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Classic, Vintage & Veteran For Coventry and Meriden Models. Anything pre-Hinckley goes.

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Old 12-02-2012, 03:36 AM   #41 (permalink)
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You wasting your time with a head torque plate unless you can hone it at running temperature.

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Old 12-02-2012, 03:10 PM   #42 (permalink)
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Getting back to honing!

When I re ringed my Tiger I took my barrels to a friend of a friend to get them honed, he has worked on Triumphs for the best part of 50yrs, his garage is the dream garage of all dream garages. He has rebuilt from scratch god knows how many bikes and he built race engines in the seventies, his knowledge is time proven and I trust his word. He honed my bores using one of the spring loaded stone tools using a hand held cordless drill. The barrel was thoughly washed beforehand, whilst honing it his hands moved in and out the bore at a very precise speed, it was like watching a robot arm working, he also kept the speed of the drill constant (not too fast or slow). It was a very quick process and I had to squirt a cutting fluid into the bore as he did it, he then throughly cleaned the bores again. When finished the bore had a neat, even spaced but not too rough cross hatch pattern. I rebuilt the engine with LF Harris rings and all has been good since ( well apart from a little misfire I have at the moment, see my new thread!!)

Looking at the Triumph manual they also rec a 300grit hone when re ringing, this is enough for me to think there is definatly somthing in it.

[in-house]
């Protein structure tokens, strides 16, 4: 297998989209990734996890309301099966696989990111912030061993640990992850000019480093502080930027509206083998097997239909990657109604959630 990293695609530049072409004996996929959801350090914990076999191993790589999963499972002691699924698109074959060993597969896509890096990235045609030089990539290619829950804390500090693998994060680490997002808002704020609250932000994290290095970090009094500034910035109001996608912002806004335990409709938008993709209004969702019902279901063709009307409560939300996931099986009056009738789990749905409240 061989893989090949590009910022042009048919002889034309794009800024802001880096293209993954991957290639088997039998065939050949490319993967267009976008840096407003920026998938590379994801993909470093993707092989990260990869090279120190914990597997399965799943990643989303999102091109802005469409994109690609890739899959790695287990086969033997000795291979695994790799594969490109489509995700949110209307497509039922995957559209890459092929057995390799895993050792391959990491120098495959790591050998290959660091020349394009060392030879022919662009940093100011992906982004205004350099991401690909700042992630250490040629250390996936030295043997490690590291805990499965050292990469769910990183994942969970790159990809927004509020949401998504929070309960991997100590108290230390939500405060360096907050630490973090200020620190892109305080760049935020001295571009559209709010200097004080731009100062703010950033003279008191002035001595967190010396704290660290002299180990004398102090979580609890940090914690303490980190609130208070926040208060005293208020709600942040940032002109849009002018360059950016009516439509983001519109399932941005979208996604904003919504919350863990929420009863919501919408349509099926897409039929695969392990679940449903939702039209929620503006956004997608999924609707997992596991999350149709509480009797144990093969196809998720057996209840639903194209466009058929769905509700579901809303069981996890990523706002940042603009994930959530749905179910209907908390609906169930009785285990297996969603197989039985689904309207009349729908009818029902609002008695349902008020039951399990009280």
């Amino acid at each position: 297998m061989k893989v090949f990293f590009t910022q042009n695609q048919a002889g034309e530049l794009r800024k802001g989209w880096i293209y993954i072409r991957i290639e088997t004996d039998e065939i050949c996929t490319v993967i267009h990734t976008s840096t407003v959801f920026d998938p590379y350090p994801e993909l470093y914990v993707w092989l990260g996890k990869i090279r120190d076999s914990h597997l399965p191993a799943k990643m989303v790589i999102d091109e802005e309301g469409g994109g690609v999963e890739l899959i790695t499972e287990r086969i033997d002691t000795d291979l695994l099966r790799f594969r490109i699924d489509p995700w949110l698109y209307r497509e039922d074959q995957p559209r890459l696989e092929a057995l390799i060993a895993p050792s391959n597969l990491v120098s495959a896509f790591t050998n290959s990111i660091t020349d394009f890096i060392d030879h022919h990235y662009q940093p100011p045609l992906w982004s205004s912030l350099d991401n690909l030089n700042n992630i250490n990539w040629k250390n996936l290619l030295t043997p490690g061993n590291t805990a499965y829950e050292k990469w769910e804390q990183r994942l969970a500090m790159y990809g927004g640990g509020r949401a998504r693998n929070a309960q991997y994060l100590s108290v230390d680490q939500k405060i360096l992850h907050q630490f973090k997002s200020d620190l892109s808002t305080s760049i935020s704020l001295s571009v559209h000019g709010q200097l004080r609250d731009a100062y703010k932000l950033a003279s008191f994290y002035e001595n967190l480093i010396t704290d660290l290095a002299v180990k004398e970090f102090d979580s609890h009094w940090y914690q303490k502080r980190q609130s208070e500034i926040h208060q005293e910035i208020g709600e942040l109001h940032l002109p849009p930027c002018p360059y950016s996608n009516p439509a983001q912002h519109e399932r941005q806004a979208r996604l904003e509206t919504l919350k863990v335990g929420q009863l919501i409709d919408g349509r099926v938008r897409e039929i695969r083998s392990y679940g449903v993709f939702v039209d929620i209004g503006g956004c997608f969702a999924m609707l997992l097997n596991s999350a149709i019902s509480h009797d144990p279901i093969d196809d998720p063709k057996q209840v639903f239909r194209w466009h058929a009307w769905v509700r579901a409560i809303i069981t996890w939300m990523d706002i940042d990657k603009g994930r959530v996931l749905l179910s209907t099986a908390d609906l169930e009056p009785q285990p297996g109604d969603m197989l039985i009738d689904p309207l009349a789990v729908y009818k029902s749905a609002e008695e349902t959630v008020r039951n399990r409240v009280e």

Nobody has mentioned the idea that oil is held in the grooves, what this achieves I don't know, I presume it makes the break in period less aggressive by providing a little more lubrication.
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Old 12-02-2012, 03:30 PM   #43 (permalink)
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Quote:
Originally Posted by tommytiger View Post

Looking at the Triumph manual they also rec a 300grit hone when re ringing, this is enough for me to think there is definatly somthing in it.
.
If you go back to the first page of this thread, you'll see Pete's recommendation for coarser stone than 300.

The way I heard it explained was that Triumph went to a finer hone because it seemed more modern or something, but the rings actually bed in better with a coarse hone, soap and hot water wash, "dry" assembly, cheapo running-in oil and a big handful of throttle as you take off up the road from your shed.
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Old 12-02-2012, 06:08 PM   #44 (permalink)
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Well this thread has pretty well convinced me that rings can and probably do rotate in use. I'm far from convinced that honing is a waste of time, and I remain deeply sceptical that a big handful of throttle and a thrash down the road immediately after firing the bike up for the first time after a complete rebuild is a good idea! Does anyone really do this?
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Old 12-02-2012, 07:12 PM   #45 (permalink)
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Theoretical from actual 'hands-on doing' has always been a perceived problem. . here. . .

Sometimes you need moral support to 'go-in'.

Once all-in, who knows what mystery might break in!


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Old 12-02-2012, 08:15 PM   #46 (permalink)
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Quote:
Originally Posted by Old Cafe Racer View Post
You wasting your time with a head torque plate unless you can hone it at running temperature.
I don't agree.Temperature differences around the barrel can cause distortion,but it won't be as localised as stresses at the threads.Eliminating one cause of distortion is surely better than being stuck with 2 causes.